In all Panthera species, the aquaeductus vestibuli runs medially, leaving the vestibule anterior to the crus commune. Size and proportions of the proximal thin part and the distal fanning out part vary between species and individuals. Additionally, the angle of the fanning differs between individuals (Figs 7B, F, J, N, R, 8B, F, S3B, F, J). It is least pronounced in P. pardus (Figs 8A–L, S3A–H). While in the other Panthera species there is a distinct transition between proximal and distal part, in P. pardus the transition is much smoother. As in P. leo, in the infant P. pardus the proximal part of the aquaeductus vestibuli is proportionally longer than the distal part. However, this pattern is not present in the neonate P. tigris (Fig. 7N, O).

Both, the fenestra vestibuli and the aperture of the cochlear fossula are oval in all Panthera specimens (Figs 7, 8, S3). Like in P. leo the right bony labyrinth of P. pardus SMF 16259 and P. tigris SMF 15737 show a dorsal extension of the aperture of the cochlear fossula (Fig. 7E, Q).

The canaliculus cochleae of adult stages of P. pardus and P. tigris is slightly curved with thinning in the middle section (Figs 7, 8, S3). The neonate P. tigris (Fig. 7N, O) has a short and stout canaliculus cochleae that, relative to IEH and in absolute values, increases (Table 2). The canaliculus cochleae of P. tigris increases in length during ontogeny as observed in P. leo (Fig. 3D, Table 2). The shape and proportions in P. pardus are similar to the IDAS 1.2 stage of P. leo, except for specimen SMF 94342, whose canaliculus cochleae is more similar to the one of adult lions.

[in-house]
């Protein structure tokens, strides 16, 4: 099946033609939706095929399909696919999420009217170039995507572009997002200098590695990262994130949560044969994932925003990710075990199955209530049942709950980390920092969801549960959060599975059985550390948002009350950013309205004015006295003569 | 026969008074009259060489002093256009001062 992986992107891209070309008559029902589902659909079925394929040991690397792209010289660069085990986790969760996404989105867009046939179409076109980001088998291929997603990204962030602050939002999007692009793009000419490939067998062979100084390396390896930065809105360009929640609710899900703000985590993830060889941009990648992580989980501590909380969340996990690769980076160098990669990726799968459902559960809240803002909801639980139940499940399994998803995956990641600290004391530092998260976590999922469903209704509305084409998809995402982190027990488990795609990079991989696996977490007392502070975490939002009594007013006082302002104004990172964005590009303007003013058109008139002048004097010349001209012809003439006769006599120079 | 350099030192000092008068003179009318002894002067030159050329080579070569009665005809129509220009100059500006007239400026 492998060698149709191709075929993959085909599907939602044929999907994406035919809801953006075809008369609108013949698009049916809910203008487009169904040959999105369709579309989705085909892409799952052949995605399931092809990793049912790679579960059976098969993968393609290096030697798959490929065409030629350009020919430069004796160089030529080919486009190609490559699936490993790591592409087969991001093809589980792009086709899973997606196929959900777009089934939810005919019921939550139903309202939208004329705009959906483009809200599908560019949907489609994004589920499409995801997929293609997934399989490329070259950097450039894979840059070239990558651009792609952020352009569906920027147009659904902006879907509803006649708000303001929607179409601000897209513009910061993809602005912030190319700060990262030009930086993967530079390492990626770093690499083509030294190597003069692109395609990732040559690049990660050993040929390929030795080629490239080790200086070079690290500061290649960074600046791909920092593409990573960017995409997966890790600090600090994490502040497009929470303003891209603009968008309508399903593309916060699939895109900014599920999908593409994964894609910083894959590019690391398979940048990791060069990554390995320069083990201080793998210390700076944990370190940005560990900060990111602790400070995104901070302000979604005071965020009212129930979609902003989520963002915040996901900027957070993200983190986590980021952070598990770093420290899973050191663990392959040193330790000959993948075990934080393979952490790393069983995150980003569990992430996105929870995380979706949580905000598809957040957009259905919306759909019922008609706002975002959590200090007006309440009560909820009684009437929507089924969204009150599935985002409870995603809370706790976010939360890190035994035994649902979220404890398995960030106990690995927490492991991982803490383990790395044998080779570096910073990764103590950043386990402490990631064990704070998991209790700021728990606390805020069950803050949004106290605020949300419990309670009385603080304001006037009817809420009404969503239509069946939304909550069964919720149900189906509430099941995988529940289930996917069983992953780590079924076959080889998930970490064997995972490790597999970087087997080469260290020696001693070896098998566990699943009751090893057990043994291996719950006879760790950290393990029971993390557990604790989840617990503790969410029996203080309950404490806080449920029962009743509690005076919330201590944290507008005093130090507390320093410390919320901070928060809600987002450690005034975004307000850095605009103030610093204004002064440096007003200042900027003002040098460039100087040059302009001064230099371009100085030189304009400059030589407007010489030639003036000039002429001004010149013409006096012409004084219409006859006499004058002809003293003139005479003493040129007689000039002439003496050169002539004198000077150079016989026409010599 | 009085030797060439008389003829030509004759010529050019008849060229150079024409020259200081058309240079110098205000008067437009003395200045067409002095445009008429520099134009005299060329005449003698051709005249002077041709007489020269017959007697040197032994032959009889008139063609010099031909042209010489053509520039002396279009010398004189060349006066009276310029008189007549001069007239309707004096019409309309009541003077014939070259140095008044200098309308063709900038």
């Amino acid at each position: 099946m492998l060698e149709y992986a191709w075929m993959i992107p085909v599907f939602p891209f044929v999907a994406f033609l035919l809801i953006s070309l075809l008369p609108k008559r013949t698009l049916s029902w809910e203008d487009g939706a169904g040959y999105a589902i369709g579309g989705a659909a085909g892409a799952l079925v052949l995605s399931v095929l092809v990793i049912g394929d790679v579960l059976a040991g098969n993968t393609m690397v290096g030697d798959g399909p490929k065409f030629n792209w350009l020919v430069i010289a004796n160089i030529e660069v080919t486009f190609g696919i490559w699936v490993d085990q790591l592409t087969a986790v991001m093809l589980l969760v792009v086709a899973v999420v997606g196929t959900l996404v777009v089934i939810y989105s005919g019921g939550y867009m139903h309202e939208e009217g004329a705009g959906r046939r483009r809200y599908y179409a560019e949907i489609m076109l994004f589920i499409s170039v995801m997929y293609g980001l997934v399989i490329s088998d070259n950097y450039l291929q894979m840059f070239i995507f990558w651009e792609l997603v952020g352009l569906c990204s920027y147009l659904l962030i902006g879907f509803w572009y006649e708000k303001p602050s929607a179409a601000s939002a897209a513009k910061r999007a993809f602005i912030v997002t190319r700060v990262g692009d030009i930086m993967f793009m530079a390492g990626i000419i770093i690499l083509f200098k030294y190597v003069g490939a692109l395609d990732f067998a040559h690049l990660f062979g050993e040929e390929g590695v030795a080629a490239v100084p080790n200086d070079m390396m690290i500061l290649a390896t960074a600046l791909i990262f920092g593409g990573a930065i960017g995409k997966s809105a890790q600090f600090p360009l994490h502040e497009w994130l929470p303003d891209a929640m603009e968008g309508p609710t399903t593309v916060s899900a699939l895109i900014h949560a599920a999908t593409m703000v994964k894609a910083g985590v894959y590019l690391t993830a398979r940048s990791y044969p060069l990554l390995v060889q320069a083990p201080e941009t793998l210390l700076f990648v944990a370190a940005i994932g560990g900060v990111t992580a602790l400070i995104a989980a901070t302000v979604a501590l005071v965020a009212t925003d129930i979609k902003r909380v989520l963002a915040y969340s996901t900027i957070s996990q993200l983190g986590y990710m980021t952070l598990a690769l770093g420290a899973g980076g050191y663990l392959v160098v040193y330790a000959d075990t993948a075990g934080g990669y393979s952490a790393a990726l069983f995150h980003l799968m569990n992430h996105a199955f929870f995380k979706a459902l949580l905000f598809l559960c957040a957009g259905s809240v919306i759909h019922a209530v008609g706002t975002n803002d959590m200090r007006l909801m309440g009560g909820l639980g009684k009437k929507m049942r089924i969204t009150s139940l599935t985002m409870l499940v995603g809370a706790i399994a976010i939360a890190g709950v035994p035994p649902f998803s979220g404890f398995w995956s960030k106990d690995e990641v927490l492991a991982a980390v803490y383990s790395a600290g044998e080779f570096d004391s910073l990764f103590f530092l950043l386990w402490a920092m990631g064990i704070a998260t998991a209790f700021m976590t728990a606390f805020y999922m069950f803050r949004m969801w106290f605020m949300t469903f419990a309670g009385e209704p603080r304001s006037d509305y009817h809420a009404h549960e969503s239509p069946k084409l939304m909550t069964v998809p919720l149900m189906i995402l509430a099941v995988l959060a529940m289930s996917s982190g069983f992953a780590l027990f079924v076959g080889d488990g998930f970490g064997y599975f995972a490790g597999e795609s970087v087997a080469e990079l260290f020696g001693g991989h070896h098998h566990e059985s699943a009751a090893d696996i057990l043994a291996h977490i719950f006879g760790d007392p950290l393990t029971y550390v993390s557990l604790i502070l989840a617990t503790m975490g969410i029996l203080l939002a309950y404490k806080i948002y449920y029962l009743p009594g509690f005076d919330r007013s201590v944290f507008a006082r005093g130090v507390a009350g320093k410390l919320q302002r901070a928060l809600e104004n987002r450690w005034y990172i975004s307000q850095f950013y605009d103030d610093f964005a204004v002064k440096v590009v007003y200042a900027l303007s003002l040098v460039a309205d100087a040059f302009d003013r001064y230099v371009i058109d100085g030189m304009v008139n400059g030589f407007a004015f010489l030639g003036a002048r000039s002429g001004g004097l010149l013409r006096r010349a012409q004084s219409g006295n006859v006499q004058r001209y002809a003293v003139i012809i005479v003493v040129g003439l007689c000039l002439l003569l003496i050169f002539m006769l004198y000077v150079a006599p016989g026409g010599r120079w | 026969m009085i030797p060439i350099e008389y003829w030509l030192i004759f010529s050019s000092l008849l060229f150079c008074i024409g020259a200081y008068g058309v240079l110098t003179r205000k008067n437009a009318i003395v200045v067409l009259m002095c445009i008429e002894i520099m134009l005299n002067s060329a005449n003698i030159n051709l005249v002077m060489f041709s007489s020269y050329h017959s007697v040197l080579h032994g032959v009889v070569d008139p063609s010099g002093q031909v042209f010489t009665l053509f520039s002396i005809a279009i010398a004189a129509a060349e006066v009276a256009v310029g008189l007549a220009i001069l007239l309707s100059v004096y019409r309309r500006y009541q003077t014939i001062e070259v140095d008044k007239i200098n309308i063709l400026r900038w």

In comparison to the canaliculus cochleae of adult P. leo specimens the canaliculus cochleae of P. onca is proportionally shorter with a more consistent diameter and is not fanning out distally (Fig. 8B, C). Considering the short skull basal length of P. uncia, the canaliculus cochleae is proportionally longer than in the other Panthera species and also shows thinning in the middle section (Fig. 8F, G). Small canals (labeled “bv” in Figs 7, 8) that branch off along the canaliculus cochleae are present in P. pardus (SMF 16529, Fig. 7G, K), P. tigris (SMF 15737, Fig. 7S), P. uncia (Fig. 8B, C) and P. onca (Fig. 8G).

The cochlea is conical spiral in all non-lion Panthera specimens and the number of cochlear turns ranges from 3 to 3.5 (Figs 7, 8, S3, Table 2). In P. pardus, the cochlea of captive individuals (SMF 94342, SMF 95992, Fig. S3) has 3 full turns, while that of SMF 16529 has 3.25 turns and SMF 15745 shows 3.5 turns. In P. tigris the cochlear turn number ranges from 3 (SMF 15737, SMF 7020, Fig. S3) up to 3.25 (SMF 15722). The cochlea of P. onca has almost 3.5 turns, while the cochlea of P. uncia shows 3 turns (Fig. 8).

After correction for skull basal length, cochlear length is similar between specimens of the same species (Table 2, Fig. 9B). In addition, the bigger sized species (P. leo and P. tigris) can be distinguished from the smaller ones (P. pardus, P. onca, P. uncia). In case of the latter, the inner ear is, in relation to the skull basal length, larger than in the former, when excluding IDAS 1. Panthera uncia has the shortest cochlea in the entire sample in absolute values (Table 2). Again, as in P. leo ontogenetic stages of P. tigris and P. pardus (at least for the available measurements) reveal negative allometry of the size of the radii of all three semicircular canals as well as the canaliculus cochleae with the inner ear height and skull basal length (Table 2). The same holds true for comparing inner ear height with skull basal length (Fig. 3A, C, D).